The 2015 season features only 19 races, dropping the German Grand Prix from the schedule without a replacement. Early races include the Australian, Malaysian, and Chinese Grand Prix. In honour of the start of another glorious F1 season, here is a look at some of the best and most famous tracks of the past and present:
The Italian Grand Prix is one of the premier F1 races, held every year since 1950. And all of those years except one (in 1980) have taken place at Monza. The original Monza National Autodrome was built in 1922 and the track has undergone many changes in its nearly 100-year history.
The modern incarnation dates to 2000, when changes were made to slow down curves, especially the Lesmo turn, and convert one stretch into a two-corner sequence. The track still boasts uninterrupted straights and amazing speeds.
Host of the Portuguese Grand Prix during 13 racing seasons (1984-1996), this circuit is the home to significant racing moments such as three time world champion Ayrton Senna’s first F1 win. Built in 1972, the circuit was originally designed as 11-corner layout. The course was later redesigned to include 2 Gancho hairpins, making it similar to the Spanish Catalunya circuit. The overall effect is a twisty course that promotes close racing.
Though Estoril has not been part of the F1 calendar since 1997, it continues to host touring events such as the FIA GT Championship. In 2000, the track hosted the Portuguese motorcycle Grand Prix for the first time.
The Silverstone circuit, located in Northamptonshire, is built on the site of an old WWII Royal Air Force bomber station. The site first hosted the British Grand Prix back in 1948, and is still the current home for the event.
The course has been modified several times in its long history, with the most recent major redesign in 2010. The highlight of the course is Maggots Corner, which takes its name from the local Maggots Moor. Racers routinely take this part of the course at 180 mph.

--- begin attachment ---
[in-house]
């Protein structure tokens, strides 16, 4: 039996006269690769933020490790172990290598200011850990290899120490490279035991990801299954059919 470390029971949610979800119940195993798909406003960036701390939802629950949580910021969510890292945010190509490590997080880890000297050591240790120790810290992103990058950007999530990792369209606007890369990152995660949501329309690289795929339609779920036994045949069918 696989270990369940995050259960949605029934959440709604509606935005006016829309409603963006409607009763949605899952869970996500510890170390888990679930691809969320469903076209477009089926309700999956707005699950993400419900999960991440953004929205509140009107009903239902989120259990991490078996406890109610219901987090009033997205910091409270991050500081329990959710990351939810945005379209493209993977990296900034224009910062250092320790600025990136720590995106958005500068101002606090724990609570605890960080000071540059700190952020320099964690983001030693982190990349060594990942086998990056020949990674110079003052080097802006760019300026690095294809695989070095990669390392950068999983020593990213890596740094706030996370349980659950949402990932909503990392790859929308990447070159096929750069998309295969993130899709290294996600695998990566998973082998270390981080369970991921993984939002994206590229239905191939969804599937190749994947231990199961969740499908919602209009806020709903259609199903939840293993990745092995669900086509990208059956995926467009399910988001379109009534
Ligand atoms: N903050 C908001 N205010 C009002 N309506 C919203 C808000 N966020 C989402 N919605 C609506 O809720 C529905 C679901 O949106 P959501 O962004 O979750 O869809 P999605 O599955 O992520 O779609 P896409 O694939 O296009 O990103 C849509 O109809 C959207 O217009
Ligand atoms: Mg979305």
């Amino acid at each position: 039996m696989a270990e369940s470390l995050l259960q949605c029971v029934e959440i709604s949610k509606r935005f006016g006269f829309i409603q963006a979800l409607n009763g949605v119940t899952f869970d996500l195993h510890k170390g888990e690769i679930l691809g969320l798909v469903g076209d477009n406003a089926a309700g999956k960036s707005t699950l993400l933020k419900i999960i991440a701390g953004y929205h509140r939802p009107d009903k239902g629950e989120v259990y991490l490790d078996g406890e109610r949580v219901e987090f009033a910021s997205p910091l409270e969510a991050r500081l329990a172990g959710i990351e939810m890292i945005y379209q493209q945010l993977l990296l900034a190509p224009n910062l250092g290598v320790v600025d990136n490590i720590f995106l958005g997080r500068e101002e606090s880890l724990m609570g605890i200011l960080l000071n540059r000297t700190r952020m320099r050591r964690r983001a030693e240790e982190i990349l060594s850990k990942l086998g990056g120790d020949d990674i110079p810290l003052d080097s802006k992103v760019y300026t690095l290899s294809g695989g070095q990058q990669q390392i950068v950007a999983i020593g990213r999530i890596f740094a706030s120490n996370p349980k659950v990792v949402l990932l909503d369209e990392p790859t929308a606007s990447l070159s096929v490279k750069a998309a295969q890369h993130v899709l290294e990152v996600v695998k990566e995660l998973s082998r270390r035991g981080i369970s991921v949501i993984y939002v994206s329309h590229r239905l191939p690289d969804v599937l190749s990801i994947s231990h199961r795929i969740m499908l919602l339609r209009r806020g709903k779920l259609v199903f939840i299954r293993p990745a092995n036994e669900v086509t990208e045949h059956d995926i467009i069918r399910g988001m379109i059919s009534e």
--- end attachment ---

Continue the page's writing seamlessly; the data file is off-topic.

Built in 1958 around an extinct volcano, this circuit hosted the French Grand Prix four times between 1965 and 1972. Also known as the Charade Circuit, the course took advantage of local topography to create a course so twisty that drivers often complained of motion sickness.
The mountainous terrain led to dangerous driving conditions, with injuries and vehicle damage caused by rocks thrown up by passing racers. After numerous accidents, including the death of three marshals during a touring car race, the track’s last race was held in September 1988. Today a shorter circuit operates at the site, hosting Formula Three races.
Known for its tight turns and gut-wrenching corners, the Spa-Francorchamps circuit is a fan favourite for witnessing superb F1 driving skill. Designed in 1920, the original circuit was a triangle-shaped course that relied on public roads. Up until the 1970s, there were no safety modifications to the circuit and it had a reputation for being very fast and also very dangerous.
Today’s incarnation is still the world’s fastest open road course, with speeds of 205 miles in the hilly straightway of the circuit. The track was the location for the initial Belgian Grand Prix back in 1925 and has hosted the event almost continuously, except for a period in the late 70s-early 80s where the Grand Prix was held at Zolder.
These tracks represent some of the finest racing opportunities for F1 drivers and have been fan favourites for decades. A sense of history, of past glories and defeats, losses and triumphs, has made these circuits a part of F1 history.
For information about how Aerocom Metals supply key metals to the motor racing industry, get in touch by calling +44 (0) 2476 645 551. You can also contact us online .